NEW YORK (Reuters) - Citadel Securities LLC has entered the lead market making business with a small list of exchange-traded funds, and is doubling down on hiring and analytics in 2018 to keep an edge over rival electronic trading firms, according to sources and an internal memo.
A bout of volatility early this year after a two-year lull fueled record trading revenue for the privately held firm in February. Chief Executive Peng Zhao told employees in an early March memo seen by Reuters that Citadel plans to focus on adding expertise in existing and new businesses including ETFs, arbitrage, options, fixed income, currencies and commodities and low-latency trading.
Founded in 2002 by Ken Griffin, who also runs $28 billion hedge fund Citadel, the Chicago-based firm trades around one-fifth of U.S. equity options and ETF volume, and has more than 500 institutional clients in fixed income, currencies and commodities.
Like rivals, it has benefited as post-financial crisis rules caused big banks to retreat from their traditional role of providing liquidity.
Until March, however, it did no business as a lead market maker for ETFs or as a similarly designated liquidity provider on Nasdaq, areas dominated by rivals including Virtu Financial (VIRT.O).
To view a graphic on Citadel Securities entering NYSE Arca's LMM business, click: tmsnrt.rs/2J0DJAV
The volatility slump of 2016-2017 slowed revenues industry-wide and prompted consolidation in electronic trading and market making, helping ease the way for Citadel to move in and take a slice of market share.
Virtu’s $1.4 billion acquisition of KCG Holdings last August left the combined firm as lead market maker for around half of the 142 ETFs in Invesco Ltd’s (IVZ.N) PowerShares unit at the time, creating concentration risks and prompting the fund issuer to approach Citadel, according to a person with knowledge of the matter.
Citadel has taken over from Virtu the role for 21 PowerShares funds with a total market value of nearly $13 billion, adding the functions of risking its own capital to buy and sell funds and maintain their liquidity to its existing ETF business, which includes services like block trading.
Zhao joined Citadel Securities as a quantitative researcher in 2006 and has headed the firm since January 2017, when he took over following a notably brief six-month stint by former Microsoft Corp (MSFT.O) executive Kevin Turner.
“While we are off to a good start, our goals for this year are very ambitious,” Zhao said in the memo, referring to investing more in analytics and engineering, improving efficiency and building out new businesses.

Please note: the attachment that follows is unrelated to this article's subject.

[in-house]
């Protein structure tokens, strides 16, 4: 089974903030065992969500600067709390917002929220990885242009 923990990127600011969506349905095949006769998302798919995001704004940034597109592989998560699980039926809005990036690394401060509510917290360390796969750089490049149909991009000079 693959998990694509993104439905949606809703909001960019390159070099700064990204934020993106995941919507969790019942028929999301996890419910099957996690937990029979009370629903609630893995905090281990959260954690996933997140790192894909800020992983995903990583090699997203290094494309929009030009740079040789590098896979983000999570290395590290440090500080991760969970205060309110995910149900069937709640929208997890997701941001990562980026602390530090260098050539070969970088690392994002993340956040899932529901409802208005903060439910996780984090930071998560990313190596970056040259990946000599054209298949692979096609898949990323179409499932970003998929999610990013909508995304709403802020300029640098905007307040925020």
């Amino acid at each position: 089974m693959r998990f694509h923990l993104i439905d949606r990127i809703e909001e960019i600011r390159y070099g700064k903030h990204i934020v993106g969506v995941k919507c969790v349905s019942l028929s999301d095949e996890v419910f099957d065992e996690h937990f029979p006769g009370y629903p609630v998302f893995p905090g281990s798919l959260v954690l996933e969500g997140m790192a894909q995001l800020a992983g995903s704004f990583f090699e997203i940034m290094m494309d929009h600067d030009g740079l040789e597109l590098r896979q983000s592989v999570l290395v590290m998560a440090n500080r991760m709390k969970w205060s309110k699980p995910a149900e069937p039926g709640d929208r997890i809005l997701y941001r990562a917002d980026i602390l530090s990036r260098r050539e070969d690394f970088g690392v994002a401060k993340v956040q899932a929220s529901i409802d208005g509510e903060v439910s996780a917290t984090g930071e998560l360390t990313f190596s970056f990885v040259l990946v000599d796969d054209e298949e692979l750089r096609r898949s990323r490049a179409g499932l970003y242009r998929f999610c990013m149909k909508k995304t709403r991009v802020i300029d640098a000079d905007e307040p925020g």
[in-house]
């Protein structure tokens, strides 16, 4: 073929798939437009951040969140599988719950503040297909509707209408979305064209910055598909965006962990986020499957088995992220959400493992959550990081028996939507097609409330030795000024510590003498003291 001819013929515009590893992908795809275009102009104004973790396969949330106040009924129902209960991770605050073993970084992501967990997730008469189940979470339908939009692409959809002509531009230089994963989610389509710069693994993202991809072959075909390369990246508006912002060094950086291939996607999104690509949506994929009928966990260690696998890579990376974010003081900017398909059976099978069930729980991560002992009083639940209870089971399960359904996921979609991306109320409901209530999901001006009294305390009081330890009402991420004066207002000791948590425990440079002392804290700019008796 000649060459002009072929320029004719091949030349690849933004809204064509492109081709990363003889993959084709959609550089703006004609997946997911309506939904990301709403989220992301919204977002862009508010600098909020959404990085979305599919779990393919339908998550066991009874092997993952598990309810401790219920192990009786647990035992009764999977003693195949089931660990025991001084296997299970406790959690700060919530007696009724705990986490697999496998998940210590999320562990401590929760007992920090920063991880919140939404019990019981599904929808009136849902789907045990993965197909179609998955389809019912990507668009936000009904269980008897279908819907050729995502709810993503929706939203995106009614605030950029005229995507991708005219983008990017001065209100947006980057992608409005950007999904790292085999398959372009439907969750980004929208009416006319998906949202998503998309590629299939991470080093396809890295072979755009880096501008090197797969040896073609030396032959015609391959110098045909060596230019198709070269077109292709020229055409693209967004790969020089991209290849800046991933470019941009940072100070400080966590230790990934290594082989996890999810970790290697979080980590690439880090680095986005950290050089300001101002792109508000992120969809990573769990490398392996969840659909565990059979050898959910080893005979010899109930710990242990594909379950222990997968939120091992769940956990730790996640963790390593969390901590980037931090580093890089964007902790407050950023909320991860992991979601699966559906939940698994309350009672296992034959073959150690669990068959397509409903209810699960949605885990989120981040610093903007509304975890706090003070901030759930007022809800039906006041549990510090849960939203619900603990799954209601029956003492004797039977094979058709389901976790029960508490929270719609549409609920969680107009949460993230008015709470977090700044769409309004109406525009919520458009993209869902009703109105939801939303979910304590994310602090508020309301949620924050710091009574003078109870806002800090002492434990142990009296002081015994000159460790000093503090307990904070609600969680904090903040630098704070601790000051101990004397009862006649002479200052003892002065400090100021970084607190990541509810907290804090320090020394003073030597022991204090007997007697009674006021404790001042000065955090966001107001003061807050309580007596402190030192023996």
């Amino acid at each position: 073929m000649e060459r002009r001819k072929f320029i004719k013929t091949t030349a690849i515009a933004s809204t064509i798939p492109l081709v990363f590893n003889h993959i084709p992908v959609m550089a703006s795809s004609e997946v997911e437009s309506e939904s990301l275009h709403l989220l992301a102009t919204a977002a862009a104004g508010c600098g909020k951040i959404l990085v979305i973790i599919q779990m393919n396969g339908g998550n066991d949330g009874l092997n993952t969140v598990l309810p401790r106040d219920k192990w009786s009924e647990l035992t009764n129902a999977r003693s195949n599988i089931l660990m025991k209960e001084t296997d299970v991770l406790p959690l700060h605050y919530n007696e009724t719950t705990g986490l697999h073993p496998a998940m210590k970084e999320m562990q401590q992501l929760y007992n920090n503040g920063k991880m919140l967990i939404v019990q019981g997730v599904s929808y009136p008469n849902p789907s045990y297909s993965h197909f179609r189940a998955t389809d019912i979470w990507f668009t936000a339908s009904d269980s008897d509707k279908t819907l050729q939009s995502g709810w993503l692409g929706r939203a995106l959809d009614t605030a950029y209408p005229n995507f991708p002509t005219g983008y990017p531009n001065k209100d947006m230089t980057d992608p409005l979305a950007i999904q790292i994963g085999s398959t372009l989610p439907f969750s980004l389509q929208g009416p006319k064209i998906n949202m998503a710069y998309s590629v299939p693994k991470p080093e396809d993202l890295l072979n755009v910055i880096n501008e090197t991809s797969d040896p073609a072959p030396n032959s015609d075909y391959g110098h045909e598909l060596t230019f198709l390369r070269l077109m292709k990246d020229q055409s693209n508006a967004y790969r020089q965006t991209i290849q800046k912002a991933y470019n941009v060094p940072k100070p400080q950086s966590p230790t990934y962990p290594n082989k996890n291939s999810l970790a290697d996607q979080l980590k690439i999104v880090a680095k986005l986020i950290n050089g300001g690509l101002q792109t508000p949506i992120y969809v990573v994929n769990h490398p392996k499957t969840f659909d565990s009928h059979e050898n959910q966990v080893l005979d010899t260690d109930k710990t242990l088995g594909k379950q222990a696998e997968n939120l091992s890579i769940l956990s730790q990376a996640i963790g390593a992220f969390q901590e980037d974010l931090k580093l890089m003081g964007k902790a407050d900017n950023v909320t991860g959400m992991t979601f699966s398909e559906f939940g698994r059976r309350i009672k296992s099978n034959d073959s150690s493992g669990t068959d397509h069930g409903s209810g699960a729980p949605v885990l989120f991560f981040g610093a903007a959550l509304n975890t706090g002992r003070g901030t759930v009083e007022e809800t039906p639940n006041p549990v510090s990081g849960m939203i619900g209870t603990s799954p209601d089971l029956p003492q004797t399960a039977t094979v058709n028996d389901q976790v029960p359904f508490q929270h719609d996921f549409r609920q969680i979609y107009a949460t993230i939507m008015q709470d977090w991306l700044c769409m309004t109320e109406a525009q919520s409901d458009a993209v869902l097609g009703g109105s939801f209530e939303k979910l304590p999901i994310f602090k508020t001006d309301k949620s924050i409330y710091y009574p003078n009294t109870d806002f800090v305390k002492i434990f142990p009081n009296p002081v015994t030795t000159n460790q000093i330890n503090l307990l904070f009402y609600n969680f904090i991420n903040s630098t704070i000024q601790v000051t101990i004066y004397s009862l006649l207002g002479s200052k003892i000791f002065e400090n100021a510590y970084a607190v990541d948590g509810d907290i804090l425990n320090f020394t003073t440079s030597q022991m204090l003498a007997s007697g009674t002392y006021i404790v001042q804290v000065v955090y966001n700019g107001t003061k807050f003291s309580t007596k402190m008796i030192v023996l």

Zhao also said that competitors likewise benefited from the market turbulence, and exposed where Citadel Securities fell short.
“In particular, there were many areas where our competitors seized on large trading opportunities that we missed or don’t have the capabilities to capture today,” Zhao said.
The operations side of the business could also be improved, the memo noted. During the sharp market movements in February, while the firm’s systems “had reasonably robust performance, we were not perfect,” Zhao said.
To help support its ambitions, Citadel Securities has made a number of hires from banks and stock exchanges.
Citadel earlier this year hired former Goldman Sachs Group Inc (GS.N) executive Kelly Brennan - who led the bank’s Americas-based ETF trading and sales business - to help expand Citadel’s ETF business, a second source familiar with the matter said.
Goldman, which had been one of the few large banks remaining in the lead market maker role, retreated from the business last year as regulatory capital requirements made it more difficult to compete with electronic trading firms, Reuters has reported.
Other Citadel hires this year include former Societe General executive Tony Cronin to lead Treasuries trading in Europe and former New York Stock Exchange executive Richard Barry as head of client relationships for designated market making.
Citadel Securities also brought in former banker and U.S. Treasury official Michael Harris as head of business development for designated market making with a focus on wooing private companies that Citadel can help take public as part of its designated market maker (DMM) business, the sources said.
The firm is the No. 1 designated market maker on the NYSE floor but had lost out on big initial public offerings like that for Snap Inc (SNAP.N), prompting the Harris hire, two of the sources said.
In April, Citadel ran Spotify Technology SA’s (SPOT.N) direct listing on the NYSE, an unusual path to public markets that was closely watched by investment banks and private tech companies.
(This version of the story corrects assets in paragraph 3 to $28 billion from $27 billion, corrects description of roles in paragraphs 18 and 19 to clarify the roles are for the designated market maker business; deletes reference to Alibaba listing in paragraph 21.)
Editing by Meredith Mazzilli and Edward Tobin